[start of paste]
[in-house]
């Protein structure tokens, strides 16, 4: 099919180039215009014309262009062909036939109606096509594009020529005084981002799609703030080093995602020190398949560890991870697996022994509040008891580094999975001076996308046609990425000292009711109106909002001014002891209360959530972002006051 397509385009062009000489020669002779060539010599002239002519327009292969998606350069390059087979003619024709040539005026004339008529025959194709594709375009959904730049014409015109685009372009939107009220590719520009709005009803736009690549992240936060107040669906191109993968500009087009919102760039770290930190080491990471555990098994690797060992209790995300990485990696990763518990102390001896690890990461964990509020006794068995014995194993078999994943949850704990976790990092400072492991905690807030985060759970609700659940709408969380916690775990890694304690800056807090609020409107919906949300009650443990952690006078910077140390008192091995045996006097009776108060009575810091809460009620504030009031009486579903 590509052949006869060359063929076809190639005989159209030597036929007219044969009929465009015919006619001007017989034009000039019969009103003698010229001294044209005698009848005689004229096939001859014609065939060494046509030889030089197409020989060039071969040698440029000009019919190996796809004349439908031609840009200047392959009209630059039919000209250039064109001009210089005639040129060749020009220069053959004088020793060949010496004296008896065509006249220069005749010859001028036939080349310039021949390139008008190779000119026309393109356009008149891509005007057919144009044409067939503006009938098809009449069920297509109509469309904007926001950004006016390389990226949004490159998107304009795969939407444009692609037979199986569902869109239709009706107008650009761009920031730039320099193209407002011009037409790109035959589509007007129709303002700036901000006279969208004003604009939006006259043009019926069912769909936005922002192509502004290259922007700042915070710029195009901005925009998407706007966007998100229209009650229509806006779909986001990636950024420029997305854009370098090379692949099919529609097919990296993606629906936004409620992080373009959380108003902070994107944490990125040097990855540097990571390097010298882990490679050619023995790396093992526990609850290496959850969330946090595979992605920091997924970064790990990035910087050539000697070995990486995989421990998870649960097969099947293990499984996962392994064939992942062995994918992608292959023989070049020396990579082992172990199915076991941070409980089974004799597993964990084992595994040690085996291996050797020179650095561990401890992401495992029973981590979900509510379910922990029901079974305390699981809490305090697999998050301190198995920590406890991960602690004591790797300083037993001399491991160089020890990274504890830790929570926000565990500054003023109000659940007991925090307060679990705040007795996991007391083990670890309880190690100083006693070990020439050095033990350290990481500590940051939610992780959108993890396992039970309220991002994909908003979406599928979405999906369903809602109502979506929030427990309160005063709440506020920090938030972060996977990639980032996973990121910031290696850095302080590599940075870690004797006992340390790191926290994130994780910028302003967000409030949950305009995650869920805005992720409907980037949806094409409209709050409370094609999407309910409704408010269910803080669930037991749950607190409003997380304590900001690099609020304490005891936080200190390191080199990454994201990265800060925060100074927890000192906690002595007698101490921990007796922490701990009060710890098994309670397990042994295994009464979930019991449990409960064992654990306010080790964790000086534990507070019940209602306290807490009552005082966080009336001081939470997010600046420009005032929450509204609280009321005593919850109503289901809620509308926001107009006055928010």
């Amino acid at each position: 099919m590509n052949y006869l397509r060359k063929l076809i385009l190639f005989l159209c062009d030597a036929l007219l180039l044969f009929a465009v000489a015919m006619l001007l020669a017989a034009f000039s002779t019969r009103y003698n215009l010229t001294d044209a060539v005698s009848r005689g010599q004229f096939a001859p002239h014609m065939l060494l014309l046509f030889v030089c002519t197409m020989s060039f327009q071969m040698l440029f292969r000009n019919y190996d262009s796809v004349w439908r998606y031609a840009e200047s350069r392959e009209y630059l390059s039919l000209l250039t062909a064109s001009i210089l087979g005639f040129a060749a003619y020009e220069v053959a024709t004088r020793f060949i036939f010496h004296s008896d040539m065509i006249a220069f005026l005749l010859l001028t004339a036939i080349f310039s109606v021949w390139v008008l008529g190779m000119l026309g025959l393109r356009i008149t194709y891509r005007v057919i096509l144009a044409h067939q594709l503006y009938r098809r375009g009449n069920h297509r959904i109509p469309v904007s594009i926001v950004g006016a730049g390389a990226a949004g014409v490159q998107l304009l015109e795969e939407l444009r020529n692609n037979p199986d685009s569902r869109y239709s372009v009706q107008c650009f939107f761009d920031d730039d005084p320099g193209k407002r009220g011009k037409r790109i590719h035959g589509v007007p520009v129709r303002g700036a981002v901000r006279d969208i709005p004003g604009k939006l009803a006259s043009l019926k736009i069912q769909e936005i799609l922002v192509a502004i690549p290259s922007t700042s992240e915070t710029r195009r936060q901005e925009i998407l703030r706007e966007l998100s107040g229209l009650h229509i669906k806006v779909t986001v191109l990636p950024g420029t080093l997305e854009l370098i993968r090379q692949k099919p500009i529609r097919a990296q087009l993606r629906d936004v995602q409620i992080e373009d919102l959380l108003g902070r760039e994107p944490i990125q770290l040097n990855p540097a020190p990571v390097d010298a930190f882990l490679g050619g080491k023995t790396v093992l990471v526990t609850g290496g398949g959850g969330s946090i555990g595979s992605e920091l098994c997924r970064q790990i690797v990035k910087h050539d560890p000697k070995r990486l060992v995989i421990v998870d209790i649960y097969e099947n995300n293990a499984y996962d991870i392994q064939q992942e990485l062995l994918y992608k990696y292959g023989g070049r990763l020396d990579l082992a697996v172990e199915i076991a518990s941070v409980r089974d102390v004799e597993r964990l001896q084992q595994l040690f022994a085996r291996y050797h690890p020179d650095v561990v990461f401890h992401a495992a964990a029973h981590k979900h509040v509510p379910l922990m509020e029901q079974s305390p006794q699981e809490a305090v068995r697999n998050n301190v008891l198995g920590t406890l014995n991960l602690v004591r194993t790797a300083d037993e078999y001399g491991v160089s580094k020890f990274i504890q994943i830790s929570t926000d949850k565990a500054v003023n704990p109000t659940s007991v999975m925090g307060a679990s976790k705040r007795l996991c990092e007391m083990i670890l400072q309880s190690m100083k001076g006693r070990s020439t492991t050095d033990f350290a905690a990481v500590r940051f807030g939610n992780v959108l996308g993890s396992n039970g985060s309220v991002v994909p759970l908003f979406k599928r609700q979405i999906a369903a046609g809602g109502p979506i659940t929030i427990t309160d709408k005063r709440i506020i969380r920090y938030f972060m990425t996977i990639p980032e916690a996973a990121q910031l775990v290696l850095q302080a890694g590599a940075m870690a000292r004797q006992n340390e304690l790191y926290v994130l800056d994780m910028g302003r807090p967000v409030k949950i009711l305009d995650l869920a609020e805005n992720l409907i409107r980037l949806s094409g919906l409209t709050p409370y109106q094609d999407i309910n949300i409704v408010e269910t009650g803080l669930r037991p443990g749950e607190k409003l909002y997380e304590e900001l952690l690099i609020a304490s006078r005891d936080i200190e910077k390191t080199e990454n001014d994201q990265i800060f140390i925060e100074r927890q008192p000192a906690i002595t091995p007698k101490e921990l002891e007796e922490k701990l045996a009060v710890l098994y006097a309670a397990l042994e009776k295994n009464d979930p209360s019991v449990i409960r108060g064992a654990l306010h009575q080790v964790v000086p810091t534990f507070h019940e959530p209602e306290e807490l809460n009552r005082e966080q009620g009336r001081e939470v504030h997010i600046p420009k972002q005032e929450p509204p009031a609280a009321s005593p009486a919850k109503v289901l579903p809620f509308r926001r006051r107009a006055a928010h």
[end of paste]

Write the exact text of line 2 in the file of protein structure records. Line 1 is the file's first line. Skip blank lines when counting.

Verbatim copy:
């Protein structure tokens, strides 16, 4: 099919180039215009014309262009062909036939109606096509594009020529005084981002799609703030080093995602020190398949560890991870697996022994509040008891580094999975001076996308046609990425000292009711109106909002001014002891209360959530972002006051 397509385009062009000489020669002779060539010599002239002519327009292969998606350069390059087979003619024709040539005026004339008529025959194709594709375009959904730049014409015109685009372009939107009220590719520009709005009803736009690549992240936060107040669906191109993968500009087009919102760039770290930190080491990471555990098994690797060992209790995300990485990696990763518990102390001896690890990461964990509020006794068995014995194993078999994943949850704990976790990092400072492991905690807030985060759970609700659940709408969380916690775990890694304690800056807090609020409107919906949300009650443990952690006078910077140390008192091995045996006097009776108060009575810091809460009620504030009031009486579903 590509052949006869060359063929076809190639005989159209030597036929007219044969009929465009015919006619001007017989034009000039019969009103003698010229001294044209005698009848005689004229096939001859014609065939060494046509030889030089197409020989060039071969040698440029000009019919190996796809004349439908031609840009200047392959009209630059039919000209250039064109001009210089005639040129060749020009220069053959004088020793060949010496004296008896065509006249220069005749010859001028036939080349310039021949390139008008190779000119026309393109356009008149891509005007057919144009044409067939503006009938098809009449069920297509109509469309904007926001950004006016390389990226949004490159998107304009795969939407444009692609037979199986569902869109239709009706107008650009761009920031730039320099193209407002011009037409790109035959589509007007129709303002700036901000006279969208004003604009939006006259043009019926069912769909936005922002192509502004290259922007700042915070710029195009901005925009998407706007966007998100229209009650229509806006779909986001990636950024420029997305854009370098090379692949099919529609097919990296993606629906936004409620992080373009959380108003902070994107944490990125040097990855540097990571390097010298882990490679050619023995790396093992526990609850290496959850969330946090595979992605920091997924970064790990990035910087050539000697070995990486995989421990998870649960097969099947293990499984996962392994064939992942062995994918992608292959023989070049020396990579082992172990199915076991941070409980089974004799597993964990084992595994040690085996291996050797020179650095561990401890992401495992029973981590979900509510379910922990029901079974305390699981809490305090697999998050301190198995920590406890991960602690004591790797300083037993001399491991160089020890990274504890830790929570926000565990500054003023109000659940007991925090307060679990705040007795996991007391083990670890309880190690100083006693070990020439050095033990350290990481500590940051939610992780959108993890396992039970309220991002994909908003979406599928979405999906369903809602109502979506929030427990309160005063709440506020920090938030972060996977990639980032996973990121910031290696850095302080590599940075870690004797006992340390790191926290994130994780910028302003967000409030949950305009995650869920805005992720409907980037949806094409409209709050409370094609999407309910409704408010269910803080669930037991749950607190409003997380304590900001690099609020304490005891936080200190390191080199990454994201990265800060925060100074927890000192906690002595007698101490921990007796922490701990009060710890098994309670397990042994295994009464979930019991449990409960064992654990306010080790964790000086534990507070019940209602306290807490009552005082966080009336001081939470997010600046420009005032929450509204609280009321005593919850109503289901809620509308926001107009006055928010």